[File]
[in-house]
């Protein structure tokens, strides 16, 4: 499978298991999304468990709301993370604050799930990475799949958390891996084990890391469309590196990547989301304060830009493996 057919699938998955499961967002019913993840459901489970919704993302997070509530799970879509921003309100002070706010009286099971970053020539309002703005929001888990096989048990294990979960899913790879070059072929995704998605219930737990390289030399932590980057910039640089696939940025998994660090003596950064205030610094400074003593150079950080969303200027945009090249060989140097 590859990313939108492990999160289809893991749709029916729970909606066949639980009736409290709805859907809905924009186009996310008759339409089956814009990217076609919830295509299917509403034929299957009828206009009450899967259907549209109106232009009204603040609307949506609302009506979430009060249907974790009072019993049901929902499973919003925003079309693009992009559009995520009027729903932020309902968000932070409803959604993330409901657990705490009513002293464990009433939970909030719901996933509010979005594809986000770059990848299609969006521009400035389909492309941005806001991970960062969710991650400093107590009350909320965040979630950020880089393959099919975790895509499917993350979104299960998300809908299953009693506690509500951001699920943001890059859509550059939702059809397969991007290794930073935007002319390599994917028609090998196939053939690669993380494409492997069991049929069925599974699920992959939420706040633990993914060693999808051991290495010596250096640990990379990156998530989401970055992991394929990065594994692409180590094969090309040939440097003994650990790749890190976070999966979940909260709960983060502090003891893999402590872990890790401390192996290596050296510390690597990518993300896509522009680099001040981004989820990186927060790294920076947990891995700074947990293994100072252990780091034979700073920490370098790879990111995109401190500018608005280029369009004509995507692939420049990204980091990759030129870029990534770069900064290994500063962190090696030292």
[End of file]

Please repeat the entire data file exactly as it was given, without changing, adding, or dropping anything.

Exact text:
[in-house]
């Protein structure tokens, strides 16, 4: 499978298991999304468990709301993370604050799930990475799949958390891996084990890391469309590196990547989301304060830009493996 057919699938998955499961967002019913993840459901489970919704993302997070509530799970879509921003309100002070706010009286099971970053020539309002703005929001888990096989048990294990979960899913790879070059072929995704998605219930737990390289030399932590980057910039640089696939940025998994660090003596950064205030610094400074003593150079950080969303200027945009090249060989140097 590859990313939108492990999160289809893991749709029916729970909606066949639980009736409290709805859907809905924009186009996310008759339409089956814009990217076609919830295509299917509403034929299957009828206009009450899967259907549209109106232009009204603040609307949506609302009506979430009060249907974790009072019993049901929902499973919003925003079309693009992009559009995520009027729903932020309902968000932070409803959604993330409901657990705490009513002293464990009433939970909030719901996933509010979005594809986000770059990848299609969006521009400035389909492309941005806001991970960062969710991650400093107590009350909320965040979630950020880089393959099919975790895509499917993350979104299960998300809908299953009693506690509500951001699920943001890059859509550059939702059809397969991007290794930073935007002319390599994917028609090998196939053939690669993380494409492997069991049929069925599974699920992959939420706040633990993914060693999808051991290495010596250096640990990379990156998530989401970055992991394929990065594994692409180590094969090309040939440097003994650990790749890190976070999966979940909260709960983060502090003891893999402590872990890790401390192996290596050296510390690597990518993300896509522009680099001040981004989820990186927060790294920076947990891995700074947990293994100072252990780091034979700073920490370098790879990111995109401190500018608005280029369009004509995507692939420049990204980091990759030129870029990534770069900064290994500063962190090696030292």